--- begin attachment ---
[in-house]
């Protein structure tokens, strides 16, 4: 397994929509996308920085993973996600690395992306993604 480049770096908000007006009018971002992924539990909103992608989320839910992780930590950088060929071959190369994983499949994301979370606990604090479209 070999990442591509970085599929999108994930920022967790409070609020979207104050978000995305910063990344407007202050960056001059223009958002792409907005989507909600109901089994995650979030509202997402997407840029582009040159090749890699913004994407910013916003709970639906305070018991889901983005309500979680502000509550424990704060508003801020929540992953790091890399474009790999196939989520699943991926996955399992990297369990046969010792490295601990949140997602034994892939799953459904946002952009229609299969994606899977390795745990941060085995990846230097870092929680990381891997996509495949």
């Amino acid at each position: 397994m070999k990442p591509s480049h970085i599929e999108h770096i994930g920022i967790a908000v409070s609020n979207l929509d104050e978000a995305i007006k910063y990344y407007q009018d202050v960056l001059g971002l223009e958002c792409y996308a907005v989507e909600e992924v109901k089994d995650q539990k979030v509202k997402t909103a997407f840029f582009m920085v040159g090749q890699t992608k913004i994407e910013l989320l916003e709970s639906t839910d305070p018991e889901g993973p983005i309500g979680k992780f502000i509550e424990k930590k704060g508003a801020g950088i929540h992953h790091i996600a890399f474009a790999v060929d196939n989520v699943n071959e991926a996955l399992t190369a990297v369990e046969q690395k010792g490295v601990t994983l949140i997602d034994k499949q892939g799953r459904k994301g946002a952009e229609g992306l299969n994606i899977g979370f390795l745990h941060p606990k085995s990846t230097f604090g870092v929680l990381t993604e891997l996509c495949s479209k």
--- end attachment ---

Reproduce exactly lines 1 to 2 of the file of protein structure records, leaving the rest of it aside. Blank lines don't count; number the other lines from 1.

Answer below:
[in-house]
């Protein structure tokens, strides 16, 4: 397994929509996308920085993973996600690395992306993604 480049770096908000007006009018971002992924539990909103992608989320839910992780930590950088060929071959190369994983499949994301979370606990604090479209 070999990442591509970085599929999108994930920022967790409070609020979207104050978000995305910063990344407007202050960056001059223009958002792409907005989507909600109901089994995650979030509202997402997407840029582009040159090749890699913004994407910013916003709970639906305070018991889901983005309500979680502000509550424990704060508003801020929540992953790091890399474009790999196939989520699943991926996955399992990297369990046969010792490295601990949140997602034994892939799953459904946002952009229609299969994606899977390795745990941060085995990846230097870092929680990381891997996509495949």